Monday, 5 December 2016

Everone deserves decent housing conditions including Asylum seekers.

Yesterdays Sunday Politics covered the   The sub-standard condition of some housing for asylum seekers in Wales which the Welsh Refugee council  described as is "an accident waiting to happen", 
Problems seen by BBC Wales include broken fire alarms, leaking plumbing, damp, and broken electrical sockets.
Clearsprings Ready Homes which provides all asylum accommodation in Wales declined to comment.
The Home Office said it was committed to providing safe, secure housing.
According to the latest statistics, there are 2,495 people in Wales currently seeking asylum.
While their claims are being processed, they are not allowed to work but can receive somewhere to live.
Sohail Ahmed, 25, who fled Pakistan in 2012, has been seeking asylum in the UK since June and has been housed in Cardiff for the past two months.
BBC Wales' Sunday Politics programme visited where he lives and saw issues including a defective mains powered fire alarm, a window that did not close properly, damp carpets, a leaking kitchen sink and bath and broken furniture.
Mr Ahmed said:
 "When I came here and then see all this situation, I call them [Clearsprings Ready Homes] many times, they are making promises but since that time nothing has happened.
"At the end of the day we are still human. I'm standing here not only for myself.
"I do believe that if I'm suffering hard from these things, there are many thousands of people who are suffering from these things."
Clearsprings Ready Homes has a £119m contract with the UK government to provide all asylum accommodation in Wales.
It is due to expire next year but the Home Office is considering an extension.
The company was criticised earlier this year over concerns about a policy which required people at its Lynx House centre in Cardiff to wear wristbands to allow them to get food.

Plaid AM Bethan Jenkins, who is a member of the assembly's equality, local government and communities committee, which is conducting an inquiry into refugees and asylum seekers, said she was aware of the issues.
"There are other families across Swansea, some of whom I've visited, who are experiencing the same things,"
"They're coming into houses that are very old, very damp, with numerous problems and really they should be fit for purpose before the asylum seekers are housed here.
"
Clearsprings Ready Homes declined to comment but in a response to inquiries made by Ms Jenkins, the firm acknowledged that 


"clearly there is an issue that needs urgent investigation".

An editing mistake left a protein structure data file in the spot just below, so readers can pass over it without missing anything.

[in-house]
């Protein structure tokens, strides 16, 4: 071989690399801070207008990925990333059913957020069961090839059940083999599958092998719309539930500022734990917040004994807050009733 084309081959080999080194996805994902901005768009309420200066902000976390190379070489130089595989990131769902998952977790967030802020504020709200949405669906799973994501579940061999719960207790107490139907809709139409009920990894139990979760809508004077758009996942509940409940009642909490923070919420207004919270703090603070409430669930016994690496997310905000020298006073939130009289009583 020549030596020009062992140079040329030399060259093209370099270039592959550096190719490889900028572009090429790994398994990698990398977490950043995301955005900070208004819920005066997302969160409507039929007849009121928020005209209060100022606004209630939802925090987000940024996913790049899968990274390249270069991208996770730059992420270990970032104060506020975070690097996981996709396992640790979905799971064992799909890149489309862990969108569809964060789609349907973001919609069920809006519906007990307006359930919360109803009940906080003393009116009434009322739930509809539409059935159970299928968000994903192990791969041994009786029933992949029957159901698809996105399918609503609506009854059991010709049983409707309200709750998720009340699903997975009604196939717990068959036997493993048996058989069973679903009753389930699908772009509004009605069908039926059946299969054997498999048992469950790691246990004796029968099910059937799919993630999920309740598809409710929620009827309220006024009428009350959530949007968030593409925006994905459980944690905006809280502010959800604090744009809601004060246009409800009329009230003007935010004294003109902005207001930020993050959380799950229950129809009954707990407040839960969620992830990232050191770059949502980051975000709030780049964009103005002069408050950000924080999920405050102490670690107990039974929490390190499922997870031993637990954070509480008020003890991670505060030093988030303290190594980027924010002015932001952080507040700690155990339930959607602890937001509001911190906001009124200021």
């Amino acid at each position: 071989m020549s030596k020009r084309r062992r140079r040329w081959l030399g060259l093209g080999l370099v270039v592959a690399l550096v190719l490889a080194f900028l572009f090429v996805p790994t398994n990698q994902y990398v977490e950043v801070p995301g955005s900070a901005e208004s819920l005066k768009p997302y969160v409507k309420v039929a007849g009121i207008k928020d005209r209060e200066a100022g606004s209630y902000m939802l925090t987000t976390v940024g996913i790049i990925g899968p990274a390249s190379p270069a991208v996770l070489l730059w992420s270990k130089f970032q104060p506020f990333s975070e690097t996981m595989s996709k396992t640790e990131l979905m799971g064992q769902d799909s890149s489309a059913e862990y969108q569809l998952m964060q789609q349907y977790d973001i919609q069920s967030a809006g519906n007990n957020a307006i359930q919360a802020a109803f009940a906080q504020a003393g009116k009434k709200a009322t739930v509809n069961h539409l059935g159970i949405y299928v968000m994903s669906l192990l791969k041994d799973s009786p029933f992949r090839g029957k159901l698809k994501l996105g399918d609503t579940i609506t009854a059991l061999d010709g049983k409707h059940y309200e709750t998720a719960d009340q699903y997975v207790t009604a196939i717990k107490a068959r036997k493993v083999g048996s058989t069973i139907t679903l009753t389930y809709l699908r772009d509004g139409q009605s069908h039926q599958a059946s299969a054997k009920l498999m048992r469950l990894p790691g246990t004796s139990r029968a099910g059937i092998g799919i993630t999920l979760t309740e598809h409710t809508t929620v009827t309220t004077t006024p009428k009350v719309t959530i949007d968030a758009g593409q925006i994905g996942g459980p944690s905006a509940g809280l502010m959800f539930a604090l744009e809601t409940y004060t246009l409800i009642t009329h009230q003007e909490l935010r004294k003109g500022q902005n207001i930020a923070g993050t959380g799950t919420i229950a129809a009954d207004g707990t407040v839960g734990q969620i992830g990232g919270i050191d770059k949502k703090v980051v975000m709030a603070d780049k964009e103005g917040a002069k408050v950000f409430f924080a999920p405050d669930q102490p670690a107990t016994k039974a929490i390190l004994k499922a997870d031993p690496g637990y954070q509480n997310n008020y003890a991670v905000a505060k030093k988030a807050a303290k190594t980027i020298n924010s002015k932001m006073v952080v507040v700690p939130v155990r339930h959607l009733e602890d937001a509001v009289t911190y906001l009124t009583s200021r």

There will be those who will argue that there are many Welsh people living in similar conditions .

Indeed we often see arguments that we cannot look after our own 

But of course we can , what we lack is the will to do so.

If UK citizens are living in the same conditions as Asylum seekers , then it time we sorted both out ,

It is   years since Ken Loachs  play about homelessness Cathy Come Home was first aired on the BBC

By coincidence, another charity for the homeless, Shelter, was launched a few days after the first broadcast. Though it was not connected to the programme, "the film alerted the public, the media, and the government to the scale of the housing crisis, and Shelter gained many new supporters.

And yet we still have families living in hostels and the same condition as the Asylum seekers highlighted yesterday on the Sunday Politics.

Only last week came the news that in Birmingham a homeless man found dead in the city centre on the coldest night of the year.

There was a huge outpouring of emotion after the man's body was discovered in John Bright Street late on Tuesday night.

He was believed to have been aged just 30.


It is however important to realise that the case of the Swansea Asylum seekers is an example of the state of the UK today in how it treats the dispossessed including our own citizens.

They should not be separated, especially by those who constantly vote for politicians who have done little to help those who are homeless or living in overcrowded or sub standard housing.

Making sure everyone lives in decent conditions should be our aim,regardless of their origin or circumstances.


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